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We all know to lather up with SPF, wear floppy hats and seek shade while spending time outdoors, but now there are even more ways to protect ourselves against the sun.
Don’t think of these as alternatives to sunscreen—that's not replaceable—but rather as extra credit during all those summer pool parties.
1. Smart Bracelets
Tech fans and beach-goers alike are geeking out over a new smart bracelet that syncs to your iPhone and sends you alerts about the sun’s UV index. Netamo’s JUNE bracelet is personalized according to the user’s skin type, and pings notifications such as “It’s time to reapply SPF 30” and “You should put on your sunglasses."
But the bracelet isn't just for protection on the beach. The company says the stylish band is meant for everyday use.
"People are conscious of the need to use sun protection on vacation and sunny days, but there is a lack of awareness to protect oneself in everyday life,” Catherine Jolivet, in charge of strategic development for JUNE, told TODAY.com. “The sun rays can be strong and cause sun damage even on overcast days. This product is meant to help women protect their skin every day.”
Similarly, there are also simple wristbands that change colors to let wearers know when to apply more SPF or get out of the sun, like the Seafolly UV Indicator Wristband. (They’re cheaper, too, so you won’t mind as much if you lose one in the ocean.)
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2. Sunscreen pills
Drinkable sunscreen might be bunk, but sunscreen pills can offer at least some protection from sun damage, New York City dermatologist Doris Day told TODAY.com.
She recommends people take Heliocare supplements, which provide antioxidants that "help your skin help yourself." Day suggests that people take the dietary supplements twice a day during the summer and once a day when it’s colder outside.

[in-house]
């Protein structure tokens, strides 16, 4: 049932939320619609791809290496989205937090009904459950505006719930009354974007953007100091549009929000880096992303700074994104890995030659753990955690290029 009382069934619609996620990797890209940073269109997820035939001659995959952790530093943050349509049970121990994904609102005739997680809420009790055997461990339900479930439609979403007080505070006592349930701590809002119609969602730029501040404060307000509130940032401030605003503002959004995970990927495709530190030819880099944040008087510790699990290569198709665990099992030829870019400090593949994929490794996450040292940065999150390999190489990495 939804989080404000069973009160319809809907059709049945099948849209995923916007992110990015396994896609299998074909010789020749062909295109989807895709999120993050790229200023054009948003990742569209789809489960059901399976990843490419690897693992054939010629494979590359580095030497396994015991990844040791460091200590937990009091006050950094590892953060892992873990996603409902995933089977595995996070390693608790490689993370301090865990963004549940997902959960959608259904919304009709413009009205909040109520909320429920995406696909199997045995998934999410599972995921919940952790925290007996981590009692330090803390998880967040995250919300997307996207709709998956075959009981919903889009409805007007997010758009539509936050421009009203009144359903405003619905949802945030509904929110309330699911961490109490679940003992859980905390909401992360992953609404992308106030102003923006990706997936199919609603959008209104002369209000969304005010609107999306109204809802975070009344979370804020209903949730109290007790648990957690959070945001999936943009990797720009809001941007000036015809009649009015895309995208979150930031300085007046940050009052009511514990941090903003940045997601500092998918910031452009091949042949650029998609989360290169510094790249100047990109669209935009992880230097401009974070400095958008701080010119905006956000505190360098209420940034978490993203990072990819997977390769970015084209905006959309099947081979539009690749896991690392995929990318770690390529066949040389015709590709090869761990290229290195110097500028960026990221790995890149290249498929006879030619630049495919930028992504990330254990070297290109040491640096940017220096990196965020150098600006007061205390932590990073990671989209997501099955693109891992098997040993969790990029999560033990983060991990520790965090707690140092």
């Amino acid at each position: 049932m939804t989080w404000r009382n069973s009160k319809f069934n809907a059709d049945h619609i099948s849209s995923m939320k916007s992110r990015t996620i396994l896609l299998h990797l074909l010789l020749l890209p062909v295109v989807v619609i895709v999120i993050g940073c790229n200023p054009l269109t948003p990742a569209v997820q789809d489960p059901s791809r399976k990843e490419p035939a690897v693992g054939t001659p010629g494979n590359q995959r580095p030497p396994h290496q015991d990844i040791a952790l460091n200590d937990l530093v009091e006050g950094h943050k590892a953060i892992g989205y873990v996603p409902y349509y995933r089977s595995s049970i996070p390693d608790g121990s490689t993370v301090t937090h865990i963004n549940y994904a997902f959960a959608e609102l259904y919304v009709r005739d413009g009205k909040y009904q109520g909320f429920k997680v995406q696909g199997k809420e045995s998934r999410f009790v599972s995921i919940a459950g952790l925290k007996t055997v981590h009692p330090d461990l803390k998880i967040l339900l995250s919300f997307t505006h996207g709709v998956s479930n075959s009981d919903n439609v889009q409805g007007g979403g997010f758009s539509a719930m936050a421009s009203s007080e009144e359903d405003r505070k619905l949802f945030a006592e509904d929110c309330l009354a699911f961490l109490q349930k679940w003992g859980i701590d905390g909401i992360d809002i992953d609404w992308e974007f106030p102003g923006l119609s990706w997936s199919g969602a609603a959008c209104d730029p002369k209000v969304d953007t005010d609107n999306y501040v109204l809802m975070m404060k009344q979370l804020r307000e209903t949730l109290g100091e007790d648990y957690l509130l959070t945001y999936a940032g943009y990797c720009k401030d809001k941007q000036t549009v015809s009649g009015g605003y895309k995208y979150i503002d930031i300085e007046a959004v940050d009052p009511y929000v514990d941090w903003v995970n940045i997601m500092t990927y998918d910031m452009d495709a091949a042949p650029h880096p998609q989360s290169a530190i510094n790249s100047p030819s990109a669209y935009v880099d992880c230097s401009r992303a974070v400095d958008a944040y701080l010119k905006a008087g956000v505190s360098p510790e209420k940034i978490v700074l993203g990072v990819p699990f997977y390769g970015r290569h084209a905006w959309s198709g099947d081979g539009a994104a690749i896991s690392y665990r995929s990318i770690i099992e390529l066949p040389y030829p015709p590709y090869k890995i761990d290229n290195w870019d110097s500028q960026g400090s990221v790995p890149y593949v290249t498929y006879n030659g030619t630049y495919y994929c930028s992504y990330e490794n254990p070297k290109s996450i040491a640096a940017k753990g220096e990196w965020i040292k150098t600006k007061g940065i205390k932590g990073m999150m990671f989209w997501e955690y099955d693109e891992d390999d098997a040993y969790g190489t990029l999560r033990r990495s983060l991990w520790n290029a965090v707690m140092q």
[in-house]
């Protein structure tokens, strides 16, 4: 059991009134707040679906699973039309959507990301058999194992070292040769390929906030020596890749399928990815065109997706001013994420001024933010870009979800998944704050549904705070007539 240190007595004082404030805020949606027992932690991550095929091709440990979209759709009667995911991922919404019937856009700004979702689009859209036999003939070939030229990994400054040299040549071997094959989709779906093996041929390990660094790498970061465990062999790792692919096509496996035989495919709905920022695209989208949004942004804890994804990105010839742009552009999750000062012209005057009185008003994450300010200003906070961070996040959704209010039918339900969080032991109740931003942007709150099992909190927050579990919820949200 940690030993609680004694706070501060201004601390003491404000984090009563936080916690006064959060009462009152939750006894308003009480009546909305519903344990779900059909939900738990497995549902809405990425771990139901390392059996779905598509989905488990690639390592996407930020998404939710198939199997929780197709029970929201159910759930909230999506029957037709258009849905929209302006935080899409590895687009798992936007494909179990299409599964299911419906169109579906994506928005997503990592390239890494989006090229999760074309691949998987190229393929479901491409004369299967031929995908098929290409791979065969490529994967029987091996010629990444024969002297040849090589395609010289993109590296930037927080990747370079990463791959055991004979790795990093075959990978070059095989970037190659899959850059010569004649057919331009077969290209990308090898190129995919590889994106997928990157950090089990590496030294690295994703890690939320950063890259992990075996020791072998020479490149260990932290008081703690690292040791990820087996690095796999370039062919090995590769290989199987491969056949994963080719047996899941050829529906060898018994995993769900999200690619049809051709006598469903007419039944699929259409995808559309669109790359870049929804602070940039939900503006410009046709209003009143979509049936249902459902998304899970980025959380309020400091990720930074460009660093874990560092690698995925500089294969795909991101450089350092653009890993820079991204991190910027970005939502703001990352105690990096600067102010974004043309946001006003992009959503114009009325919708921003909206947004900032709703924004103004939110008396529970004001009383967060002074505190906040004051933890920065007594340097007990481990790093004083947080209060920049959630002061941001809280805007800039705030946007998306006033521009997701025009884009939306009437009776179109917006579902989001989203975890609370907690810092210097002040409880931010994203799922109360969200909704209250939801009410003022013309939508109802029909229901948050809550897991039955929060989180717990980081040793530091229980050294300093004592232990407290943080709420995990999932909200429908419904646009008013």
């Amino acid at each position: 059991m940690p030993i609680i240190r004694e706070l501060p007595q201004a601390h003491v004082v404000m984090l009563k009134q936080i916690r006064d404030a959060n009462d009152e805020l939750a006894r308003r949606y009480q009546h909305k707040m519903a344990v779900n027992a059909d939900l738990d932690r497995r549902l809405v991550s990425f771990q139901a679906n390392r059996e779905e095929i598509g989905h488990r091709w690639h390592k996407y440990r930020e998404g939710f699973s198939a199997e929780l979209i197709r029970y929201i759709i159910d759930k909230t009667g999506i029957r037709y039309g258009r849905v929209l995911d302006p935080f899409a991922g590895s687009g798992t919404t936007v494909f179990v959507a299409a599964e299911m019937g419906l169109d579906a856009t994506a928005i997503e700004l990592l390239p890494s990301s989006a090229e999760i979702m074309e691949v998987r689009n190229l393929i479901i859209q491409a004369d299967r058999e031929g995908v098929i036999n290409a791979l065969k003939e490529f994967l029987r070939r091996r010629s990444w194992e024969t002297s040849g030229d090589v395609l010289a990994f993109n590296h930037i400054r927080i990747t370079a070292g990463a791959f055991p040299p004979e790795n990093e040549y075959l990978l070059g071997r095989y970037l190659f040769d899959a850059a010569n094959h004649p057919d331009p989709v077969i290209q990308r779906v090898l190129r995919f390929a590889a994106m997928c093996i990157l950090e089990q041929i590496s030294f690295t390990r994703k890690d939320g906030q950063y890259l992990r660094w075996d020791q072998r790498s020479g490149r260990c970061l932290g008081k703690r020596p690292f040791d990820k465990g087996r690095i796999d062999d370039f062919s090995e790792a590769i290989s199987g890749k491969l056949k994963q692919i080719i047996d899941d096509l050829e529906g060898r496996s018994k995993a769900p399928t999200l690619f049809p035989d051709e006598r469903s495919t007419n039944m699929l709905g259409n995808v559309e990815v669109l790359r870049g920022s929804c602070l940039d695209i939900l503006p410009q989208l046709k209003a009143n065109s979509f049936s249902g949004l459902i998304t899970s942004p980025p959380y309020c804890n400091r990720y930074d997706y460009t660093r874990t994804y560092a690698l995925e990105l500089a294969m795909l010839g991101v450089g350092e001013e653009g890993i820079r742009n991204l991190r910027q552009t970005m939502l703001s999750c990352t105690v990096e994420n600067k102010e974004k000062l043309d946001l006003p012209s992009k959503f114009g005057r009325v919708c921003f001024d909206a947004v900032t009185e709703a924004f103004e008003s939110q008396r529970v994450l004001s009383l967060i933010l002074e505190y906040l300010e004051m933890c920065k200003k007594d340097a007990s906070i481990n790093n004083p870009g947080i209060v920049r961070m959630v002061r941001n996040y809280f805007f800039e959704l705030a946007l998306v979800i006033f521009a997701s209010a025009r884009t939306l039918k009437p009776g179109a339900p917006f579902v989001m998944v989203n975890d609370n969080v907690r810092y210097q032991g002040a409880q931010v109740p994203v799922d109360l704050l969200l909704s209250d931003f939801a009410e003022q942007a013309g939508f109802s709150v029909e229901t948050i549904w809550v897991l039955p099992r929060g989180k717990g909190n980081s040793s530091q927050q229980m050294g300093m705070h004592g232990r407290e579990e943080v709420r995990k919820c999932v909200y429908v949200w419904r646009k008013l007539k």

While the supplements are not a replacement for sunscreen, “they actually do have data that shows you get mild sun protection from them,” Day said. “It’s one more little thing you can do. If you’re a person who has very strong sun sensitivity, or even a sun allergy, this gives you that edge.”
3. Eat more greens
It always comes back to a healthy diet, doesn't it? Day said the same antioxidants that sunscreen pills provide are found in food, especially in plant-based diets.
“When you think about it, plants aren't mobile,” she explained. “They often grow in sunny climates or desert. Plants can’t just move to the shade, so they have to build in their own sun protection. Humans are mobile; we’re expected to move out of harm’s way. So plants make these antioxidants that help them repair and prevent damage. When we eat those antioxidants, we get some of that protection.”
Eating plenty of antioxidant-rich foods like green, leafy vegetables, olive oil and almonds could help your body fight the sun’s harmful rays. In other words, get on board with the Mediterranean Diet, which we already know has plenty of awesome benefits.